As summer is winding down, so is my garden. I had a good growing season, though the amount of rain the northeast received this summer kept my season from being great. I harvested enough tomatoes to roast off and freeze a couple batches for homemade sauces and soups, and luckily my green beans were plentiful. We enjoyed them almost nightly, I gave a few handfuls away to friends, and I’m still left with a large amount that I would like to freeze to use later.
I love to go out to my garden and pick everything that is ripe and ready to eat. I go out with my harvest basket in hand, pushing aside stems and leaves to find fresh fruit and veggies that grew from seed.
Makes me feel kinda rich, ya know?!
When I went picking a couple days ago, I was so surprised at all of the green beans were ready to be picked. I was just here two days ago, I said to myself. How could this many grow so quickly? Well, they did, and I was delighted. But now what to do with 5 pounds of fresh green beans?
Freezing vs. Canning Fruits And Vegetables
On the way back into the house, I thought it would be great to preserve them to use in the green bean casserole for Thanksgiving. Maybe serve them as a side dish to a winter comfort food meal. My first thought was to can them. I love to can and see all of those jars lined up in our pantry. (Check out my best canning tip HERE!) But alas, it was 90 degrees outside that day, and the thought of boiling a huge stock pot of water and keeping it at a low boil for an hour or so in our hot as heck kitchen didn’t float my boat at all.
Freezing them was my answer.
Whether freezing or canning, both are a great way to preserve fruits and vegetables. The difference is simply one preserves with heat and the other with cold. Canning is certainly a longer process, so if you’re in a time crunch and you have room in your freezer, then I recommend using this method.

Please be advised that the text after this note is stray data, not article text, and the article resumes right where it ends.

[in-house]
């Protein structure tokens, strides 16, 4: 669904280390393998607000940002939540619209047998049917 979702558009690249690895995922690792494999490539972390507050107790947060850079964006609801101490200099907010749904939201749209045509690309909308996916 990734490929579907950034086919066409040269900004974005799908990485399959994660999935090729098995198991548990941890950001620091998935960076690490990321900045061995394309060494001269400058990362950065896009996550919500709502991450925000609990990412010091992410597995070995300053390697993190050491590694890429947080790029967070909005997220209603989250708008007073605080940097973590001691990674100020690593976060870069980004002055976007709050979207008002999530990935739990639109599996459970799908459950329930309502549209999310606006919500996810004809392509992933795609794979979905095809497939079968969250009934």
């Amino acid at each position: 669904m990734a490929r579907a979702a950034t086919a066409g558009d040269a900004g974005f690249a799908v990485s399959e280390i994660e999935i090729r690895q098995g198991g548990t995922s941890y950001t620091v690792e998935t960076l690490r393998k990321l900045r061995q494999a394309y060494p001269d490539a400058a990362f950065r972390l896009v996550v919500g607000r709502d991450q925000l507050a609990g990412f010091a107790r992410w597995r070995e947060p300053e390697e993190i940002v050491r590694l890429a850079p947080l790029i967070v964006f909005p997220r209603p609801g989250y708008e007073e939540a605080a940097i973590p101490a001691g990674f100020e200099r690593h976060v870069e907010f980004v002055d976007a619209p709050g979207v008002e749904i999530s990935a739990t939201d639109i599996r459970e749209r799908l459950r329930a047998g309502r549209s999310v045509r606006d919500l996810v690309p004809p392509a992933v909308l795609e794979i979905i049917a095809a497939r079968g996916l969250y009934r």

Best Way To Freeze Fresh Green Beans To Enjoy Later
This preserving process could not be simpler and when you follow this tip step by step, the green beans will be good in the freezer for up to 6 months.
Step 1. Rinse the green beans in cold water. Cut the ends off and discard.
Step 2. Fill a stock pot 2/3 way up with water and bring to a boil.
Step 3. Meanwhile, line a baking sheet with a dish cloth.
Step 4. Prepare an ice bath, filling a large bowl with water and ice. Set aside.
Step 5. Once the water comes up to a rolling boil, add green beans and boil for exactly 2 minutes.
Step 6. Using a large slotted spoon, remove green beans and put directly into the ice bath. Leave in the ice bath for 7 minutes. You may need to add more ice, if necessary. The key is to completely stop the blanching process.
Step 7. Remove green beans from ice bath and place in a single layer on the towel lined baking sheet. Using a paper towel, dab the water off the green beans.
Step 8. Place baking sheet with green beans in the freezer, ensuring that it is flat on the shelf. Freeze (remember the green beans need to be in a single layer) until green beans are completely frozen.
Step 9. Remove from freezer and place green beans in an airtight freezer bag and place back in the freezer.
That’s it. Easy breezy and the best way to freeze fresh green beans for a future use. Another great advantage for freezing fresh green beans is that you can take however many you need to cook out of the bag, leaving the rest in the freezer.
Enjoy this tip. It’s another great way to preserve summer ingredients to enjoy later in the winter.